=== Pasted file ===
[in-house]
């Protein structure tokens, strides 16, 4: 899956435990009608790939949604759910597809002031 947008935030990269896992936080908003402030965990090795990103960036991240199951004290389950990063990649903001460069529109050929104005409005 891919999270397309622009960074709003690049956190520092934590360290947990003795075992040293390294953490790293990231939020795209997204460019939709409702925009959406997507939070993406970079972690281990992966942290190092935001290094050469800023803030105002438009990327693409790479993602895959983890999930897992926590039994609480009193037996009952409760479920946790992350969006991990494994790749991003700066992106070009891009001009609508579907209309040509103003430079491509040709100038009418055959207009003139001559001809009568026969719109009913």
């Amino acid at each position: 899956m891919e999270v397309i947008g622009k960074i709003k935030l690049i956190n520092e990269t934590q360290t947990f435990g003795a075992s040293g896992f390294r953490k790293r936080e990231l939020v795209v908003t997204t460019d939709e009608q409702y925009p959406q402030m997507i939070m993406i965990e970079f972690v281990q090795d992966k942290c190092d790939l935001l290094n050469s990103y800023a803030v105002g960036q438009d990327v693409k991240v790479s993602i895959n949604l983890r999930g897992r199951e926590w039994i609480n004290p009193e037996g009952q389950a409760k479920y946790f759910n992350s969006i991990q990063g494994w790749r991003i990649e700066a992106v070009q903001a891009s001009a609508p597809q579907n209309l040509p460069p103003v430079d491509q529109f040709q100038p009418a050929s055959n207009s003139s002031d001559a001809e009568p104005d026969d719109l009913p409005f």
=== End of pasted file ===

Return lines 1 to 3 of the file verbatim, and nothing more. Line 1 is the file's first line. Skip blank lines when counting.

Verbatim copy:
[in-house]
């Protein structure tokens, strides 16, 4: 899956435990009608790939949604759910597809002031 947008935030990269896992936080908003402030965990090795990103960036991240199951004290389950990063990649903001460069529109050929104005409005 891919999270397309622009960074709003690049956190520092934590360290947990003795075992040293390294953490790293990231939020795209997204460019939709409702925009959406997507939070993406970079972690281990992966942290190092935001290094050469800023803030105002438009990327693409790479993602895959983890999930897992926590039994609480009193037996009952409760479920946790992350969006991990494994790749991003700066992106070009891009001009609508579907209309040509103003430079491509040709100038009418055959207009003139001559001809009568026969719109009913």
């Amino acid at each position: 899956m891919e999270v397309i947008g622009k960074i709003k935030l690049i956190n520092e990269t934590q360290t947990f435990g003795a075992s040293g896992f390294r953490k790293r936080e990231l939020v795209v908003t997204t460019d939709e009608q409702y925009p959406q402030m997507i939070m993406i965990e970079f972690v281990q090795d992966k942290c190092d790939l935001l290094n050469s990103y800023a803030v105002g960036q438009d990327v693409k991240v790479s993602i895959n949604l983890r999930g897992r199951e926590w039994i609480n004290p009193e037996g009952q389950a409760k479920y946790f759910n992350s969006i991990q990063g494994w790749r991003i990649e700066a992106v070009q903001a891009s001009a609508p597809q579907n209309l040509p460069p103003v430079d491509q529109f040709q100038p009418a050929s055959n207009s003139s002031d001559a001809e009568p104005d026969d719109l009913p409005f």